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Detecting Bacteria With Fish Cells
Inspired by nature - this fish has
cells with special qualities helpful
to ensure food safety; © OSU
According to the researchers, conventional food safety testing only indicates the presence of specific bacteria which does not necessarily describe toxicity and the potential to cause harm. The tests, they say, cannot tell whether the contaminating bacteria are alive or dead, cannot directly assess their toxic potential and sometimes do not detect newly emerging or genetically rearranged strains.
“Sometimes bacteria only exhibit the behaviour that can cause illness under specific environmental conditions, and it is that toxic behaviour that we need to detect”, Janine Trempy, professor of microbiology and associate dean of the Oregon State University College of Science said. "Bacteria are common on exposed surfaces as food products", Trempy said. “Simply knowing they are there does not completely tell you, in a direct measurement, about their potential to make you sick."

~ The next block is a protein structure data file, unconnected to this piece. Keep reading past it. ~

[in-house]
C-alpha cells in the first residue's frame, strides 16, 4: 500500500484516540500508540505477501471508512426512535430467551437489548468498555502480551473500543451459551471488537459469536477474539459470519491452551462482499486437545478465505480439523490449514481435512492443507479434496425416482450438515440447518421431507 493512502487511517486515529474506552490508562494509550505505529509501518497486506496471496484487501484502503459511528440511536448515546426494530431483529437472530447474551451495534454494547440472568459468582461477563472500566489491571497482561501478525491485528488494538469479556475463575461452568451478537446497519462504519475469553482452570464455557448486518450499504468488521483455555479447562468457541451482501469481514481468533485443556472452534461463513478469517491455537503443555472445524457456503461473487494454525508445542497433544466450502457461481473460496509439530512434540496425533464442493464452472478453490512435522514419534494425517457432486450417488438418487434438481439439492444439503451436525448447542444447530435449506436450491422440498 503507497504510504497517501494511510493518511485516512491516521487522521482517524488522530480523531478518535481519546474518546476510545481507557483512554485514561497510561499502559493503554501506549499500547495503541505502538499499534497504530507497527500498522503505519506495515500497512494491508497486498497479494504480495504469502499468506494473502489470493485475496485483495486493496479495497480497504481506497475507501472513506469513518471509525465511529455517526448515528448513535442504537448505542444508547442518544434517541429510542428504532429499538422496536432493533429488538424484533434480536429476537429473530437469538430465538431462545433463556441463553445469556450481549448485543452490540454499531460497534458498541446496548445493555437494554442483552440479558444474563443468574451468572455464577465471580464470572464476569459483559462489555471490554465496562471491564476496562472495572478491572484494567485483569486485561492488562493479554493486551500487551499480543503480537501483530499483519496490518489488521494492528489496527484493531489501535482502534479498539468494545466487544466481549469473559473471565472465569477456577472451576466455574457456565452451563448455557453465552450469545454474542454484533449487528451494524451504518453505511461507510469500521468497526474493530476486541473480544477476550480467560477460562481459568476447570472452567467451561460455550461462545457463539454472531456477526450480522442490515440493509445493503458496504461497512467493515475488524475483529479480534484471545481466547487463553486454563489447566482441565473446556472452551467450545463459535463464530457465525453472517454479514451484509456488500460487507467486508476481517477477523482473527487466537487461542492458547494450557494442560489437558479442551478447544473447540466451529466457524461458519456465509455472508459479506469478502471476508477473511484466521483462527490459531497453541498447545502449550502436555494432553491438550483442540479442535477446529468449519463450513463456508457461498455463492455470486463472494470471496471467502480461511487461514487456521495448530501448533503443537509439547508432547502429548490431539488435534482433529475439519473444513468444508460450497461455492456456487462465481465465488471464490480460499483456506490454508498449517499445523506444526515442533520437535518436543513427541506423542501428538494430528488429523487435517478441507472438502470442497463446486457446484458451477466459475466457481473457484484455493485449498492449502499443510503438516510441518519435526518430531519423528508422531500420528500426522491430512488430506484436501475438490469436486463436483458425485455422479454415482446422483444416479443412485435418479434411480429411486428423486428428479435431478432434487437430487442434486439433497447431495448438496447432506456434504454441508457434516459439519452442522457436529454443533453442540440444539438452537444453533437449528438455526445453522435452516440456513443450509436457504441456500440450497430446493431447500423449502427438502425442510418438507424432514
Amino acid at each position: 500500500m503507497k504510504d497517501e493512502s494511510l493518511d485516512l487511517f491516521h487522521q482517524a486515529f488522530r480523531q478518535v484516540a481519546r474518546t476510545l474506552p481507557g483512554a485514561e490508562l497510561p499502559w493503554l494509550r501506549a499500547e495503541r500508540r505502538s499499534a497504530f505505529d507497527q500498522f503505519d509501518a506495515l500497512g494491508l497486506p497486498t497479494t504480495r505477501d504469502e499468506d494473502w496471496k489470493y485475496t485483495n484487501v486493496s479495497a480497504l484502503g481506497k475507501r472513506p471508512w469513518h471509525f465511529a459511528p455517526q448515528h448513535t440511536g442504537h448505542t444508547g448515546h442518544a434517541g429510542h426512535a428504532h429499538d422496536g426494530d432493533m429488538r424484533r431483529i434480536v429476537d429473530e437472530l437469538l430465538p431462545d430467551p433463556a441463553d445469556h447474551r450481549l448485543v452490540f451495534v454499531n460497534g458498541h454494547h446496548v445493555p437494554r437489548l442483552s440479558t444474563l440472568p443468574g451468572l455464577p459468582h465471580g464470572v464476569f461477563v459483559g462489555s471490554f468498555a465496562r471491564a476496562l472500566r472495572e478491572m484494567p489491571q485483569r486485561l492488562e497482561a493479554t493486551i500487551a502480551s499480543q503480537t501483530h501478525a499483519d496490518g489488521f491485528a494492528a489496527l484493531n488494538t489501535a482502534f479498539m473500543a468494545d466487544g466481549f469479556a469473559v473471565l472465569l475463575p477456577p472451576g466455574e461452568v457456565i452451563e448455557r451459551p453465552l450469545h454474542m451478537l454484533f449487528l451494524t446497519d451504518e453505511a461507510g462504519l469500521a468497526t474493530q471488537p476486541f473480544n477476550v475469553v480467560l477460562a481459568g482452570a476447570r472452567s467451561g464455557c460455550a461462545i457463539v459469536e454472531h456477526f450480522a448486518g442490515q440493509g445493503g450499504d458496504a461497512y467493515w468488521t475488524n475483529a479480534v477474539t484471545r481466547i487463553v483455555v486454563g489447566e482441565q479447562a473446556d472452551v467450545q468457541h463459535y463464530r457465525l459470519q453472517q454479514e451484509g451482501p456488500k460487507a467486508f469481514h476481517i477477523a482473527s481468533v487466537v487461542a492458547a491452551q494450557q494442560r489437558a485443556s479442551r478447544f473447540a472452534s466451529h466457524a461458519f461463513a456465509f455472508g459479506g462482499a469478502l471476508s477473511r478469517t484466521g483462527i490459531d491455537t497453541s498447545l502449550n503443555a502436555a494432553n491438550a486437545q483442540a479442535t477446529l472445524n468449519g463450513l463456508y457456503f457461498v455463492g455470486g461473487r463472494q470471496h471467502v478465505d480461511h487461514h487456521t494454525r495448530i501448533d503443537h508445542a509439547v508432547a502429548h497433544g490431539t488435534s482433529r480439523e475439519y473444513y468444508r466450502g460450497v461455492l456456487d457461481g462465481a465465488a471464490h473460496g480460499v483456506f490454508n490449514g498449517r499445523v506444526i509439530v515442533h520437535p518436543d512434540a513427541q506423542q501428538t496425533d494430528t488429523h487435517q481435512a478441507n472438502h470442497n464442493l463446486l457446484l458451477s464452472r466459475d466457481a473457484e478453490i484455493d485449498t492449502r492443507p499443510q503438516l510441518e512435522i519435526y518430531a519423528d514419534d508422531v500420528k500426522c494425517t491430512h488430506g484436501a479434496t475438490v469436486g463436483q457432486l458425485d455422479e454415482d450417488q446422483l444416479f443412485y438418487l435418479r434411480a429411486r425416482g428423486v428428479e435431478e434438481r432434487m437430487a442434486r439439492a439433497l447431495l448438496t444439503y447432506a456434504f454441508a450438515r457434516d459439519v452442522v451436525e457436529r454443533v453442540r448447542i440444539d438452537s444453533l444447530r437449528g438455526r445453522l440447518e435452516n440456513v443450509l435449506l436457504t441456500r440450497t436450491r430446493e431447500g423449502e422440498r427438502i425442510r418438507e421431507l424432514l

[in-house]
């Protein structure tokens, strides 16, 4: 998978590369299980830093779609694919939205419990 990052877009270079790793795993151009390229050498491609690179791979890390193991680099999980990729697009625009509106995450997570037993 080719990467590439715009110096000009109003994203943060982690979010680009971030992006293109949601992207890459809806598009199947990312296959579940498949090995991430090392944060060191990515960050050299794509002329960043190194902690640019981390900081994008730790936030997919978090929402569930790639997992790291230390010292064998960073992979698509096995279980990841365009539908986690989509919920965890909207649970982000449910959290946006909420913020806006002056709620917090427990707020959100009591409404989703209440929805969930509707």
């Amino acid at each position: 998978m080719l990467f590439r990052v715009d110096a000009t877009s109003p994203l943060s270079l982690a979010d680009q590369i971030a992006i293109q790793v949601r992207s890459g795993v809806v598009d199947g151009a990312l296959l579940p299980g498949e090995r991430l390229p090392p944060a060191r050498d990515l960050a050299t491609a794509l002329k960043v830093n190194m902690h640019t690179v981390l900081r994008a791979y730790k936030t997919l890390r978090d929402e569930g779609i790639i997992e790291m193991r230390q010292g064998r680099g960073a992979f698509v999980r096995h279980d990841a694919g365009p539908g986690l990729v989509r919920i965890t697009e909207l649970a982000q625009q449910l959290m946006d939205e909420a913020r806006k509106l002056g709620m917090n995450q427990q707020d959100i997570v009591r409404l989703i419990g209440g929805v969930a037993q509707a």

The new approach is built on the characteristics of certain "chromatophore" or pigment bearing cells, called erythrophores, from the Siamese fighting fish. Research found that when this fish encounters certain stressful or threatening environmental conditions, such as exposure to toxic chemicals or illness-causing bacteria, the erythrophores change appearance, and the pigment moves in a characteristic pattern to an internal part of the cell.
The change in pigment location in response to a toxic chemical is rapid, obvious and can be numerically described. "We discovered that the pigment bearing cells respond immediately to certain food associated, toxin producing bacteria", Trempy said. "There is potential to directly assess the toxic behaviour of the contaminating bacteria, not just the presence of the DNA or protein of these bacteria. And this response can be easily seen under a low-power microscope and quickly quantified, numerically, to describe the intensity of the situation."
The method can detect food-associated bacteria as Salmonella, Clostridium perfringens, Bacillus cereus and Clostridium botulinum. Further studies are needed to define cell response to other important bacteria, such as Escherichia coli O157:H7 and Listeria, Trempy said.
MEDICA.de; Source: Oregon State University